Trigger warning: This post contains content about suicide.
This week I was shocked to learn that a good friend whom I’ve known for over 2 decades committed suicide. The news is still fresh and raw so this post is difficult to write, but let me start by saying if you or someone you know is considering harming themselves, please stop reading this and immediately call a suicide prevention hotline like Lifeline.
My reaction to the news was a mix of shock and confusion. It just doesn’t make sense. He left behind a 9 year old daughter whom he loved so much. I literally watched him begin a new chapter of his life 1 month ago, marrying a woman he’d described meeting and thinking, “Oh. There you are. It’s us.” But that’s the frustrating thing about these kinds of situations. Our brains immediately try to reason about how it could make sense when in reality, there’s no rhyme or reason to mental illness.
While I’ve thankfully never personally dealt with suicidal thoughts, I am very familiar with mental health issues. I think it’s easy for people to look at me and my career and assume I’ve somehow magically figured out life and have it all together, but first off, of course that’s not true, and second, I’ve had a lot of help over the years to get to where I am now. While this help has come in the form of love and support from my amazing wife and kids as well as friends and other loved ones, I think it’s also important to publicly say that a big part of my personal growth and success has come from the fact that I’ve been in regular therapy sessions for well over a decade.
My generation grew up with a stigma around seeking help for mental health issues, and while the public discourse around mental health is improving, the stigma still exists, because when I ask most people I mentor if they’ve ever seen a therapist, the vast majority say no.
I can understand this, because I didn’t seek out therapy (even though I desperately needed it!) until about 12 years ago when my wife suffered severe postpartum psychosis and we ended up in a crisis center. After an evaluation, we were given a reference to a therapist and psychiatrist. I went to our first therapy session because I was a good husband and wanted to attend the therapy sessions that my wife needed, not me mind you, my wife… Well, it took about 5 minutes for the therapist to focus in on me and say, “So what’s going on with you?” Wait, timeout! We’re here to talk about my wife’s problems, right?? Can we talk about my wife and not me please?? And so began my personal therapy journey.
For several years, my wife and I attended couples therapy, and eventually it got to a point where we were generally able to communicate with each other in a healthy way, and we realized the recurring issues that were still coming up were caused by our own personal issues that needed work. So we transitioned from couples therapy to individual therapy, each finding a therapist that could help with our specific individual needs. Fast-forward to now and I can easily say I’m in a much more stable place than when I started. However, I still see my therapist every month.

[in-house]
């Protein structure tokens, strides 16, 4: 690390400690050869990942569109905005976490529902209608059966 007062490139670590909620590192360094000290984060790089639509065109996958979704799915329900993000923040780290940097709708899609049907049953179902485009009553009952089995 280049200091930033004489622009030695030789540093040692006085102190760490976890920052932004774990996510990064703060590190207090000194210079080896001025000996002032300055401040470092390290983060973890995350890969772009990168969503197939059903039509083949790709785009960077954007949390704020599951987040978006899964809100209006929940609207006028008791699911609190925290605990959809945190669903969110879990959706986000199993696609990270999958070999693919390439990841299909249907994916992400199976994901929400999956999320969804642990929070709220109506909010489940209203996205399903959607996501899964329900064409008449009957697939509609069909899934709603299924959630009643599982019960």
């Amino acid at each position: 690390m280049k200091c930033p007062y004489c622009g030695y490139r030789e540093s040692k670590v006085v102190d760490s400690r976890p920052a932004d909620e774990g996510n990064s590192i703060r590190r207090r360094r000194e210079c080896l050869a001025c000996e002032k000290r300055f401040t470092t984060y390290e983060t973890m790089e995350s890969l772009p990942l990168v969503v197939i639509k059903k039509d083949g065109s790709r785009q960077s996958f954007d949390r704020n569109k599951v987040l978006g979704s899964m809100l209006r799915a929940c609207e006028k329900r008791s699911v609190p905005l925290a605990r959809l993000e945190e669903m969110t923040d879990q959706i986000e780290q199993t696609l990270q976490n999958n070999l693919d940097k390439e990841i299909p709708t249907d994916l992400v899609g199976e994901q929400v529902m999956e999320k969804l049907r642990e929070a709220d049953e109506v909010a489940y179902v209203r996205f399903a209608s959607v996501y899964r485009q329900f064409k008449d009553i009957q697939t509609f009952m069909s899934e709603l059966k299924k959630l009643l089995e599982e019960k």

I was pushing 30 years old when we went to that first therapy session and while it was uncomfortable and awkward for me at first, even then, all I could think was, “We should have done this ages ago!” Now I encourage my mentees and anyone else who will listen to attend therapy, and I’d like to encourage you to do the same. I recognize not everyone has access to quality therapy and that’s a separate issue, but many do and choose not to use it thinking it’s only meant for emergencies.
The way I describe it to people is to think of it like office hours in college. One of the best pieces of advice I ever received when starting college was, “Go to office hours before you’re in trouble. You don’t want to be sitting in your professor’s office hours a week before finals, along with a crowd of other panicked students, trying to learn a semester’s worth of material in a couple hours.” I followed this advice, regularly attending office hours throughout the semester, and it made a huge positive difference in my academic experience.
Therapy should be treated exactly the same way. Don’t be like me and wait until a crisis situation to go. Don’t wait until you’ve hit rock bottom or divorce is on the table or you’re suicidal. Even if you feel relatively stable, I assure you, therapy can help you uncover personal baggage that is impacting your daily life more than you realize. Therapists aren’t there to fix you, but a good therapist is incredibly helpful at leading you to focus on root causes of struggles in your life. Oftentimes, they help simply by providing data and research that shows you’re not alone in your struggle and many others are struggling with similar issues. That knowledge alone can bring a huge sense of relief and open the door to self-compassion. They are also often able to provide tools to help you work through your issues, eventually coming to accept yourself more and more for all your unique talents and quirks.
I loved my friend and I miss him terribly, and while I can’t do anything to help him now, I hope this post encourages someone else to seek the help they need well before their situation becomes dire. Also, if you’re reading this and you’ve already found therapy for yourself or a loved one, please do me a favor and post about your experience with the hashtag #ineedtherapy. Let’s get it trending to spread awareness that it’s ok to go to therapy and talk openly about the fact that we do!
Take care of yourselves and give your loved ones a big hug today if you can.
This post is dedicated to Eric, a loving father, husband, and friend. Eric, I hope your soul has found peace. 💔